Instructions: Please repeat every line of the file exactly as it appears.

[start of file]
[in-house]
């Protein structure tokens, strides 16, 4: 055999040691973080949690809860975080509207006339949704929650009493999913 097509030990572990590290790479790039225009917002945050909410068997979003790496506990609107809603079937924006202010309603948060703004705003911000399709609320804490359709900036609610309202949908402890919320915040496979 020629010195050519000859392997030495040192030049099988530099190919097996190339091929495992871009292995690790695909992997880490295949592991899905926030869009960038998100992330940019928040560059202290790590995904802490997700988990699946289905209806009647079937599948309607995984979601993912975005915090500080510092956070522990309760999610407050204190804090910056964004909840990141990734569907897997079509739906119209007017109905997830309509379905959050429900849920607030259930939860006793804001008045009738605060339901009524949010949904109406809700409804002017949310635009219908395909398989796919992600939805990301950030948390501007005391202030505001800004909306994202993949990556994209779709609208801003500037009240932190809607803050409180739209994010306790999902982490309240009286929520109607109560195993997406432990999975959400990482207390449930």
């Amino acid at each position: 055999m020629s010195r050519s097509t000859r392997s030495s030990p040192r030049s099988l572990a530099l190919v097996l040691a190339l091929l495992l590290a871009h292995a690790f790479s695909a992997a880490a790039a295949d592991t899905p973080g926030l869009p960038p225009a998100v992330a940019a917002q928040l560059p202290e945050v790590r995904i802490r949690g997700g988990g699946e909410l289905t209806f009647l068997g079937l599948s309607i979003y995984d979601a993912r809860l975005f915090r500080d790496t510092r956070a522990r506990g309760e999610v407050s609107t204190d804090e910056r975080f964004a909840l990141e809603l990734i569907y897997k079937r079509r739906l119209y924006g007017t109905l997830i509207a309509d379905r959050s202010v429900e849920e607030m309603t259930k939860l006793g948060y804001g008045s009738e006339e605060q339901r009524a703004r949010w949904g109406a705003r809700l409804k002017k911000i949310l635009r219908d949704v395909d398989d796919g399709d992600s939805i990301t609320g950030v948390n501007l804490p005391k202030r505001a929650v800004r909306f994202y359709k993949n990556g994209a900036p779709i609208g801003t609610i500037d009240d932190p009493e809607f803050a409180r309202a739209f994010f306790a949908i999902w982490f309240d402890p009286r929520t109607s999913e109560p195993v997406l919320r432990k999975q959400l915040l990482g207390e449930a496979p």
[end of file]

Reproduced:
[in-house]
């Protein structure tokens, strides 16, 4: 055999040691973080949690809860975080509207006339949704929650009493999913 097509030990572990590290790479790039225009917002945050909410068997979003790496506990609107809603079937924006202010309603948060703004705003911000399709609320804490359709900036609610309202949908402890919320915040496979 020629010195050519000859392997030495040192030049099988530099190919097996190339091929495992871009292995690790695909992997880490295949592991899905926030869009960038998100992330940019928040560059202290790590995904802490997700988990699946289905209806009647079937599948309607995984979601993912975005915090500080510092956070522990309760999610407050204190804090910056964004909840990141990734569907897997079509739906119209007017109905997830309509379905959050429900849920607030259930939860006793804001008045009738605060339901009524949010949904109406809700409804002017949310635009219908395909398989796919992600939805990301950030948390501007005391202030505001800004909306994202993949990556994209779709609208801003500037009240932190809607803050409180739209994010306790999902982490309240009286929520109607109560195993997406432990999975959400990482207390449930």
């Amino acid at each position: 055999m020629s010195r050519s097509t000859r392997s030495s030990p040192r030049s099988l572990a530099l190919v097996l040691a190339l091929l495992l590290a871009h292995a690790f790479s695909a992997a880490a790039a295949d592991t899905p973080g926030l869009p960038p225009a998100v992330a940019a917002q928040l560059p202290e945050v790590r995904i802490r949690g997700g988990g699946e909410l289905t209806f009647l068997g079937l599948s309607i979003y995984d979601a993912r809860l975005f915090r500080d790496t510092r956070a522990r506990g309760e999610v407050s609107t204190d804090e910056r975080f964004a909840l990141e809603l990734i569907y897997k079937r079509r739906l119209y924006g007017t109905l997830i509207a309509d379905r959050s202010v429900e849920e607030m309603t259930k939860l006793g948060y804001g008045s009738e006339e605060q339901r009524a703004r949010w949904g109406a705003r809700l409804k002017k911000i949310l635009r219908d949704v395909d398989d796919g399709d992600s939805i990301t609320g950030v948390n501007l804490p005391k202030r505001a929650v800004r909306f994202y359709k993949n990556g994209a900036p779709i609208g801003t609610i500037d009240d932190p009493e809607f803050a409180r309202a739209f994010f306790a949908i999902w982490f309240d402890p009286r929520t109607s999913e109560p195993v997406l919320r432990k999975q959400l915040l990482g207390e449930a496979p």